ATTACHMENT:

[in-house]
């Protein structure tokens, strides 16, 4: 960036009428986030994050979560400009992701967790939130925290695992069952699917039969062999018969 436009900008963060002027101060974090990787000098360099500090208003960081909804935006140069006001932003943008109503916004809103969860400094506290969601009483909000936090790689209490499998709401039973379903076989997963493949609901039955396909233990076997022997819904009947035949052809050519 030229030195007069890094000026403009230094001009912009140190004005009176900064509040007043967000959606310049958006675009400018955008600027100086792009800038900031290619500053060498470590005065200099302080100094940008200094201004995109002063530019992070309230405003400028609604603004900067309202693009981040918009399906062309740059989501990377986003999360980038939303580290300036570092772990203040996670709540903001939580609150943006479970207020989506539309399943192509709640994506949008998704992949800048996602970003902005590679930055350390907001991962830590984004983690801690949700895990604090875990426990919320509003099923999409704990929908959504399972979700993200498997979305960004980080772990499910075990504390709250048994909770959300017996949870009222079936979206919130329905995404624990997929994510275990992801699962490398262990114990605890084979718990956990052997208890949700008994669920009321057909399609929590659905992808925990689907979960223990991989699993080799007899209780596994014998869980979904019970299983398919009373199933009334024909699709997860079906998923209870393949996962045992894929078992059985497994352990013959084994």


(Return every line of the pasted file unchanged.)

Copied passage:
[in-house]
């Protein structure tokens, strides 16, 4: 960036009428986030994050979560400009992701967790939130925290695992069952699917039969062999018969 436009900008963060002027101060974090990787000098360099500090208003960081909804935006140069006001932003943008109503916004809103969860400094506290969601009483909000936090790689209490499998709401039973379903076989997963493949609901039955396909233990076997022997819904009947035949052809050519 030229030195007069890094000026403009230094001009912009140190004005009176900064509040007043967000959606310049958006675009400018955008600027100086792009800038900031290619500053060498470590005065200099302080100094940008200094201004995109002063530019992070309230405003400028609604603004900067309202693009981040918009399906062309740059989501990377986003999360980038939303580290300036570092772990203040996670709540903001939580609150943006479970207020989506539309399943192509709640994506949008998704992949800048996602970003902005590679930055350390907001991962830590984004983690801690949700895990604090875990426990919320509003099923999409704990929908959504399972979700993200498997979305960004980080772990499910075990504390709250048994909770959300017996949870009222079936979206919130329905995404624990997929994510275990992801699962490398262990114990605890084979718990956990052997208890949700008994669920009321057909399609929590659905992808925990689907979960223990991989699993080799007899209780596994014998869980979904019970299983398919009373199933009334024909699709997860079906998923209870393949996962045992894929078992059985497994352990013959084994």